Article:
Taylor Long’s line of scarves benefits the Alzheimer’s Association
By Janice Carter Levitch
Photos by Andrea Hutchinson
Currently a senior at the University of Cincinnati, Taylor Long is working on her bachelor’s degree in fashion design. She was once required to attend a class for entrepreneurship, which set her on the path to create White Flower Designs.
Benefiting the Alzheimer’s Association, White Flower was inspired by Long’s grandmother, Mary David Crigler, who was diagnosed with Alzheimer’s at the age of 64. Every year, there is a Walk to End Alzheimer’s, and a flower ceremony kicks off the event. The white flower is known as a forget-me-not and has become Long’s signature design on the scarves she has created.
“Within the Alzheimer’s community, the white flower represents the first survivor of Alzheimer’s,” Long explained. “With that in mind, I wanted to make it a business model to include a portion of the proceeds to go to the Alzheimer’s organizations in my grandmother’s honor.”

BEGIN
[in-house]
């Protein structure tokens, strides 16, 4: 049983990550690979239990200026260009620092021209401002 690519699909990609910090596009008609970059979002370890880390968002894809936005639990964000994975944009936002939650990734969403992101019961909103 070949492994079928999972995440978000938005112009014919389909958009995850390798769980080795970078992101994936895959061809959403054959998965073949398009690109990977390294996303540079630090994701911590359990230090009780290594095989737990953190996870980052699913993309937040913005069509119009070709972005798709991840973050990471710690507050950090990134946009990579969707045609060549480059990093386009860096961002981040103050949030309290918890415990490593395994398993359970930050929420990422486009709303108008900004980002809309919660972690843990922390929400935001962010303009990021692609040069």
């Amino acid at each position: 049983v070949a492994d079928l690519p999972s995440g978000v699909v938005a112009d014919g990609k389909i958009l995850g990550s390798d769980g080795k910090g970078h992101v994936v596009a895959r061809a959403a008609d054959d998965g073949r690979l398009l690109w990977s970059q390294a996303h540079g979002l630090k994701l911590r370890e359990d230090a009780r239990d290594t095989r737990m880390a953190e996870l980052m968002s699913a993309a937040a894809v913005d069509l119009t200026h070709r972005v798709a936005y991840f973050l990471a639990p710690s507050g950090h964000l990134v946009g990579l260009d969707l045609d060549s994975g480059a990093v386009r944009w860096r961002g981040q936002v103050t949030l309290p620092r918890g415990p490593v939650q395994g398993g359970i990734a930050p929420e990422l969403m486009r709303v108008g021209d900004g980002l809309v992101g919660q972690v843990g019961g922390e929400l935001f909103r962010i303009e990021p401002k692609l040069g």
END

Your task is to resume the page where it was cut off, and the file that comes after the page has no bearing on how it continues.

“When I was trying to figure out what my product would be, it seemed like a silk scarf would be easy enough to grasp, and I could implement the design,” she recalled. “Laying out the pattern, deciding on the shape and then who would actually make them was an exciting process.”
The scarves are made in Cincinnati by Sew Valley, a not-for-profit social enterprise that provides designers and entrepreneurs with resources and technology. Pale lavender in color with the white forget-me-not print, it’s a slender silk scarf with a satin weave that can be worn around the neck, as a headband or simply tied to the strap of a handbag. The scarves are offered at $75 a piece with 10 percent of all proceeds donated to the Alzheimer’s Association.
Long felt like the message of the business model had the potential to grow beyond the scarf. As a model who is represented by agencies in Atlanta, Miami and Chicago, Long has modeled for Kohl’s, Rue La La and No Nonsense, to name a few, and has a keen instinct for marketing while understanding how important it is to develop a product with meaning and longevity. White Flower Designs is now the primary focus of her career, and she hopes to add more products in the near future.
Long has made connections throughout the Alzheimer’s community and plans to continue to spread the word and raise awareness – and hope – one scarf at a time. VT
White Flower Designs
Walk to End Alzheimer’s
Great Lawn at Waterfront Park
8:30 a.m. Sept. 8